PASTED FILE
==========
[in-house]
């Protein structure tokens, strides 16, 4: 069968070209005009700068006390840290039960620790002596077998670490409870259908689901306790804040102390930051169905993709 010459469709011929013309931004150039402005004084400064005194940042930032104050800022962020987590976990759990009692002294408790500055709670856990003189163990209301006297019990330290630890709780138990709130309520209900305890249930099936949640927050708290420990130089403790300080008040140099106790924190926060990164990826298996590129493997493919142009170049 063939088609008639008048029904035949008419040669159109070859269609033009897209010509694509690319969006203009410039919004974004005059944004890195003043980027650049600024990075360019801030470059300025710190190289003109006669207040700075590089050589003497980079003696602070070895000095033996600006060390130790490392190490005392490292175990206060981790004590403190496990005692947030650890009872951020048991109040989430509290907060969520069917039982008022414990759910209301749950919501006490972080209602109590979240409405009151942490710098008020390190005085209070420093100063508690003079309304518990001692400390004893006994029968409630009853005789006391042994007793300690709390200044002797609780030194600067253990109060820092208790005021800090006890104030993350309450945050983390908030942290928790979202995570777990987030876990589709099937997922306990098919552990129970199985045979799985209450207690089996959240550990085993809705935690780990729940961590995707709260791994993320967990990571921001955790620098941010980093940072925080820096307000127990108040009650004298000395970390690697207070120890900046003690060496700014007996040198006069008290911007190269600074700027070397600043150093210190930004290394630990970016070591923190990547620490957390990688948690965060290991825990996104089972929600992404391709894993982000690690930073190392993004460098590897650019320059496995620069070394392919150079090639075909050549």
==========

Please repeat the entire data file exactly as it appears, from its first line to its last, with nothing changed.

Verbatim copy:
[in-house]
């Protein structure tokens, strides 16, 4: 069968070209005009700068006390840290039960620790002596077998670490409870259908689901306790804040102390930051169905993709 010459469709011929013309931004150039402005004084400064005194940042930032104050800022962020987590976990759990009692002294408790500055709670856990003189163990209301006297019990330290630890709780138990709130309520209900305890249930099936949640927050708290420990130089403790300080008040140099106790924190926060990164990826298996590129493997493919142009170049 063939088609008639008048029904035949008419040669159109070859269609033009897209010509694509690319969006203009410039919004974004005059944004890195003043980027650049600024990075360019801030470059300025710190190289003109006669207040700075590089050589003497980079003696602070070895000095033996600006060390130790490392190490005392490292175990206060981790004590403190496990005692947030650890009872951020048991109040989430509290907060969520069917039982008022414990759910209301749950919501006490972080209602109590979240409405009151942490710098008020390190005085209070420093100063508690003079309304518990001692400390004893006994029968409630009853005789006391042994007793300690709390200044002797609780030194600067253990109060820092208790005021800090006890104030993350309450945050983390908030942290928790979202995570777990987030876990589709099937997922306990098919552990129970199985045979799985209450207690089996959240550990085993809705935690780990729940961590995707709260791994993320967990990571921001955790620098941010980093940072925080820096307000127990108040009650004298000395970390690697207070120890900046003690060496700014007996040198006069008290911007190269600074700027070397600043150093210190930004290394630990970016070591923190990547620490957390990688948690965060290991825990996104089972929600992404391709894993982000690690930073190392993004460098590897650019320059496995620069070394392919150079090639075909050549």